Causes of the Great Depression Essay

1108 Words 5 Pages
The United States has experienced recessions about every twenty years (give or take) since the beginning of the Industrial Revolution. Nothing that had happened before was quite this serious, chaotic, or as long lasting as the Great Depression.
The crash was felt far beyond those on the trading floors. Speculators who borrowed money from the banks to buy their stocks could not repay the loans because they could not sell stocks, because no one else would buy them. This caused many banks to fail, and shut their doors. Since bank deposits were not insured before the 1930s, depositors’ lost their money, which in most cases was all the money that people had. The stock market crash had only deepened the course of the Great Depression in many
…show more content…
These foreign trade restrictions furthered the limitation for the market for American goods… especially agricultural products.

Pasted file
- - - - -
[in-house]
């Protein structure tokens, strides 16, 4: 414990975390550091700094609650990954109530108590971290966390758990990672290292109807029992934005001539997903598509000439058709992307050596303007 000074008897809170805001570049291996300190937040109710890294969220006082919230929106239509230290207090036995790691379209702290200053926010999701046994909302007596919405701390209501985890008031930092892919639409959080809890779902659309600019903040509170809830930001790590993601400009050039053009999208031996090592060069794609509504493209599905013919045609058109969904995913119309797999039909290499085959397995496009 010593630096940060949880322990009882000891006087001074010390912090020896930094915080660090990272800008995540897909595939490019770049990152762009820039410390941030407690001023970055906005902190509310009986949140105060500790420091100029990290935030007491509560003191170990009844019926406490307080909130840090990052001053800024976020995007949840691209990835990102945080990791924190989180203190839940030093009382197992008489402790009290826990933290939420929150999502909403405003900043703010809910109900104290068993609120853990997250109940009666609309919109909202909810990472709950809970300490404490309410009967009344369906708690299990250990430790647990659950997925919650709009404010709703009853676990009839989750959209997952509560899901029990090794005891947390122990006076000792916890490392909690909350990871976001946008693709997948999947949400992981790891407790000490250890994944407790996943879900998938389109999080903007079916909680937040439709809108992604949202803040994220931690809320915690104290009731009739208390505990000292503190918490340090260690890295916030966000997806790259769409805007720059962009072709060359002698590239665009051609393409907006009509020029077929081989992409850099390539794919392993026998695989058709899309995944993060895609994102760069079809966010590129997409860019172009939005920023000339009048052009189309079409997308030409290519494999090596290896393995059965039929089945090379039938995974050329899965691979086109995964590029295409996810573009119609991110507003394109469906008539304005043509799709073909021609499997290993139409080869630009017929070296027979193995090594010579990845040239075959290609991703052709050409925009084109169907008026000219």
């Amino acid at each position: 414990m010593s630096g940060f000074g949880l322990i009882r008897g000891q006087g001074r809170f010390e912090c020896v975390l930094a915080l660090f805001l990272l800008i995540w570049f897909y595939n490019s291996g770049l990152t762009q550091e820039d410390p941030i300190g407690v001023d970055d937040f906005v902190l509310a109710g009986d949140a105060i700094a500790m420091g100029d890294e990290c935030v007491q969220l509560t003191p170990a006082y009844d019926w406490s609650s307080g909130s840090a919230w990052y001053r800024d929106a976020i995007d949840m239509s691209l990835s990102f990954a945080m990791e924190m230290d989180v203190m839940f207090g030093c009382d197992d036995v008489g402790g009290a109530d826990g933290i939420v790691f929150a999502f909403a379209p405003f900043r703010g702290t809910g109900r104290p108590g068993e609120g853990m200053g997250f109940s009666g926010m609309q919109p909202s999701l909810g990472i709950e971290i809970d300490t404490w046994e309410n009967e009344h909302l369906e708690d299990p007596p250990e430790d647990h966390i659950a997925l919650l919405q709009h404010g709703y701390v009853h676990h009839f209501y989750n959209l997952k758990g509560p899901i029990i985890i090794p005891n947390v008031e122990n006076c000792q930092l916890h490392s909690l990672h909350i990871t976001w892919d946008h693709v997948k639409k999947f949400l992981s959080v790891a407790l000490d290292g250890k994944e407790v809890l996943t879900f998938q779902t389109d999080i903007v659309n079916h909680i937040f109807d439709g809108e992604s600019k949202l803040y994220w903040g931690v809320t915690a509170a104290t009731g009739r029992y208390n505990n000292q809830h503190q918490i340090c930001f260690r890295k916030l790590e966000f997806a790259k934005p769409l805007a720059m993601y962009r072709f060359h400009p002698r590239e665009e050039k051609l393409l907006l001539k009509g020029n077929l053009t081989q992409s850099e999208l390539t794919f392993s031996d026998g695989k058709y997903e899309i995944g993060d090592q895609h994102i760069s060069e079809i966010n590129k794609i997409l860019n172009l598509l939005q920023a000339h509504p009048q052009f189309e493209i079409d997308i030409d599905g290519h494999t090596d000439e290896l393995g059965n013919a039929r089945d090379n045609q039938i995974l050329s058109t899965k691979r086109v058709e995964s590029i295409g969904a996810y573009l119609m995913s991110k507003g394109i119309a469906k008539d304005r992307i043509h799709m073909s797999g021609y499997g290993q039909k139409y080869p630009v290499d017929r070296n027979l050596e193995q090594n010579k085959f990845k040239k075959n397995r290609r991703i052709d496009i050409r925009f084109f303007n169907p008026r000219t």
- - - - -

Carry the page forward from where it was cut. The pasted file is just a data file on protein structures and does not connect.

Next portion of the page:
The downturn began very slowly, and almost invisibly. After 1927, consumer spending fell, and housing construction came to a halt. Company’s inventories started piling up, and in1928 and 1929 manufacturers began to cut back on how much they produced, and started to lay off workers. Lowered income and buying power in turn reinforced the downturn. By the summer of 1929, the economy was obviously in a recession. Though the market crash’s consequences added to the Great Depression, the longstanding flaws in America’s economy accounted for its length and cruelty. Agriculture, in particular, had never recovered from the recession of 1920-1921. Farmers faced fixed high costs for equipment/tools and mortgages acquired during the high inflationary war years. At the same time the prices began to fall because of over production, which in turn forced the farmers to default on mortgage payments and risk foreclosure on their land. Since farmers accounted for about ¼ of the nations employed workers in 1929, their difficulties began to weaken the overall economic structure. Other industries also had experienced an economic downturn during the highly prosperous 1920s. The older industries (mining, textiles, lumbering, and shipping) faltered. Newer and more successful consumer-based industries like food processing, chemicals, appliances